Jeremy Corbyn will not take part in TV debates that do not include Theresa May, Labour sources have revealed.
The Labour leader believes that the general election is a choice between two alternative Prime Ministers and won’t contribute to an event which featured only fellow opposition leaders..
Corbyn has taken the advice of aides and MPs who warned him that it would be too risky to go head-to-head with Nicola Sturgeon, Tim Farron and the Green party co-leaders Caroline Lucas and Jonathan Bartley.
But his decision was swiftly greeted with claims that now Labour was “running scared” of the SNP, Lib Dems and Greens.
Asked if Corbyn would take part in any TV debate without May, a senior Labour ruled out the idea.
“I don’t think that having a debate among opposition parties in any way meets the objective of giving the British people a chance to see what the real choices are in this election campaign,” they said.
“Our challenge is to the Prime Minister to have the strength and guts to actually face a direct debate with Jeremy Corbyn on the issues facing this country.”
Some TV companies have threatened to ‘empty chair’ May from any TV debate, to embarrass her into agreeing.
Corbyn has spent weeks accusing May of ducking scrutiny, and a special website has been created by Labour to lobby for the televised grilling.
A Daily Mirror reporter in a chicken suit has tracked the PM across the country as part of the campaign.
One petition set up by change.org has 117,000 signatures, asking ‘We deserve a debate - what’s Theresa May scared of?’
A BMG poll this week found that 54% of voters thought May should agree to the debates.
Ed Miliband took part in a live BBC debate in 2015 without David Cameron, but suffered as Sturgeon, UKIP’s Nigel Farage, Plaid Cymru leader Leanne Wood and Green party leader Natalie Bennett took political lumps out of him.
Fellow Labour MPs felt that the debate had been a mistake as it allowed the Tories to get away without direct challenge, while giving a prime-time platform to parties that took votes from Labour.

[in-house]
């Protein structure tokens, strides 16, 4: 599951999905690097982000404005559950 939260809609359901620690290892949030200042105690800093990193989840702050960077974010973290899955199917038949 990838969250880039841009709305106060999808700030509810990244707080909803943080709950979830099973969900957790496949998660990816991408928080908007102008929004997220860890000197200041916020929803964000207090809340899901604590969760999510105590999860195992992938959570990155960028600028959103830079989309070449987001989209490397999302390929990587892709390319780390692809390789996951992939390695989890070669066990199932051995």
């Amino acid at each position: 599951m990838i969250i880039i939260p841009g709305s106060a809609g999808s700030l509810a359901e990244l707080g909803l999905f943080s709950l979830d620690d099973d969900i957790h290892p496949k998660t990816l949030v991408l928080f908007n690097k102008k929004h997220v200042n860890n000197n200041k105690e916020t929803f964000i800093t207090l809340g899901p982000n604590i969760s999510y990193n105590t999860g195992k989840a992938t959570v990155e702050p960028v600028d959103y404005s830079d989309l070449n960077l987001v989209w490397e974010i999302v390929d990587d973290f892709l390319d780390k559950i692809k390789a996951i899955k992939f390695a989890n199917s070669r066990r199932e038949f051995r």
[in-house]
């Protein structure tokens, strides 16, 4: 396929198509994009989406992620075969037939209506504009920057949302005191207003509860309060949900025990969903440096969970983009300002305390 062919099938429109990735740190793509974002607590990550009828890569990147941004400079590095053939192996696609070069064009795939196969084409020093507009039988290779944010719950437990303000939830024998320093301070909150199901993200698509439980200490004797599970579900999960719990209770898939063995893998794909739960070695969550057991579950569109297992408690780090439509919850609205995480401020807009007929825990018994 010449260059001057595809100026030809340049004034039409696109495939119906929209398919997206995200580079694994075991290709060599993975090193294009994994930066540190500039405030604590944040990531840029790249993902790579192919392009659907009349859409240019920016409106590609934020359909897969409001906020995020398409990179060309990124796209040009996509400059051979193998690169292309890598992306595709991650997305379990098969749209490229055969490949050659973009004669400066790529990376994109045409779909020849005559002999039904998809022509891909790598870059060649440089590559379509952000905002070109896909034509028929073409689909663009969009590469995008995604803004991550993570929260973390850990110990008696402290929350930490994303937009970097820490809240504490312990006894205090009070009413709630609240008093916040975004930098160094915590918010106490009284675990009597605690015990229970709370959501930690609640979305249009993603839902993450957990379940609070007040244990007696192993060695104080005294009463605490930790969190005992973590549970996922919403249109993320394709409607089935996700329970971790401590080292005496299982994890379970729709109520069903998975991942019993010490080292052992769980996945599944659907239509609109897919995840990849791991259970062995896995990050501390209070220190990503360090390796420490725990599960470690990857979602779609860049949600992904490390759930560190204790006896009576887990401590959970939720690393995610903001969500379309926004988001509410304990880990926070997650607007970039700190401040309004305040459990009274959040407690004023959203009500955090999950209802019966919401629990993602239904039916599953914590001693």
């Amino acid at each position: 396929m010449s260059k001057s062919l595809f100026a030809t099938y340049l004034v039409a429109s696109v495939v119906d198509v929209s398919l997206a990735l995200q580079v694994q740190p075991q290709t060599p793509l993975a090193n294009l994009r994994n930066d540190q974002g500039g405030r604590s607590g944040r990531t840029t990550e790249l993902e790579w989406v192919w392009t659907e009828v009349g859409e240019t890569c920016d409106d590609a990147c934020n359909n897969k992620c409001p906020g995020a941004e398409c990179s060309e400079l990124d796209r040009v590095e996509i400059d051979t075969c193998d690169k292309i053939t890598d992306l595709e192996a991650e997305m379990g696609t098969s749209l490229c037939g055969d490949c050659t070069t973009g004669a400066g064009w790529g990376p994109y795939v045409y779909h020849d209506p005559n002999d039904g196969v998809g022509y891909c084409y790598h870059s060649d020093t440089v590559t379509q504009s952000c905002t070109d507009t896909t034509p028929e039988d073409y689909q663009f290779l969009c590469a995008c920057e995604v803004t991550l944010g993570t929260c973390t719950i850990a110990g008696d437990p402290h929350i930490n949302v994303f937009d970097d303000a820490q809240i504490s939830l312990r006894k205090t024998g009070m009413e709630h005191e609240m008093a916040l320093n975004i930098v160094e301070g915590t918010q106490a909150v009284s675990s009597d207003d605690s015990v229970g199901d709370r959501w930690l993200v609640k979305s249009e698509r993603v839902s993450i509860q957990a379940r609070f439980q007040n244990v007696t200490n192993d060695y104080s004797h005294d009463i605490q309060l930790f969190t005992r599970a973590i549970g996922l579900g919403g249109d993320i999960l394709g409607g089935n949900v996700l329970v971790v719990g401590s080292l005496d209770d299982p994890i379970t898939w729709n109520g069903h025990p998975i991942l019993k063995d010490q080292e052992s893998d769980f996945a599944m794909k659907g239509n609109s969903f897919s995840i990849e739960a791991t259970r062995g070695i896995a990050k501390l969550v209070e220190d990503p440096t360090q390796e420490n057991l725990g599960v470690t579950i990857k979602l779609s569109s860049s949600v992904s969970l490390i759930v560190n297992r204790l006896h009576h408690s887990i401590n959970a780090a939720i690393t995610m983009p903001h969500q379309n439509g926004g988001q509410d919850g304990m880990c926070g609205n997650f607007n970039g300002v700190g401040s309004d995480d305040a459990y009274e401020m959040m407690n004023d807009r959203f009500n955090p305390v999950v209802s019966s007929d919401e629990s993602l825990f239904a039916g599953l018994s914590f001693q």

HuffPostUK has been told that former Shadow Cabinet minister Chris Bryant warned Corbyn at last week’s meeting of the Parliamentary Labour Party (PLP) that any attempt to repeat the Miliband approach would be gift to the nationalist parties.
But Farron said: “Corbyn is running scared. He is running away from facing his opponents, he is running away from defending his policies, he is running away from leadership.
“Given he has been absent since the day he was elected as leader of the opposition, it is no surprise that he is choosing to be absent now. The broadcasters are going to have to dust off two empty chairs, the debates must go ahead.”
And the reaction on Twitter to Labour’s move was swift.
Speaking after Prime Minister’s Question time, the Labour source said: “We’ve made clear that this election is a choice between a Conservative government or a Labour government.
“There is no alternative possible outcome and it’s extraordinary that the Prime Minister feels unable to face a direct television debate with the leader of the only other possible government.
“It’s a sign of weakness, not of strength and we are continuing to press to have a head-to-head debate with Theresa May.
“We are confident that if the British public gets to see that debate, the public would respond to Labour’s message and that’s one of the reasons of course why they’re running scared.”
David Cameron was chased by the Mirror’s chicken in the 2015 election, but only agreed to one seven-way TV debate rather than a head-to-head with Miliband.
Tory strategists have long argued that Cameron’s big mistake in the 2010 election was to agree to have Nick Clegg in three-way debates with Gordon Brown.
ITV and the BBC have suggested they could still host programmes during the 2017 election, with a format where May and others are questioned separately by a TV audience.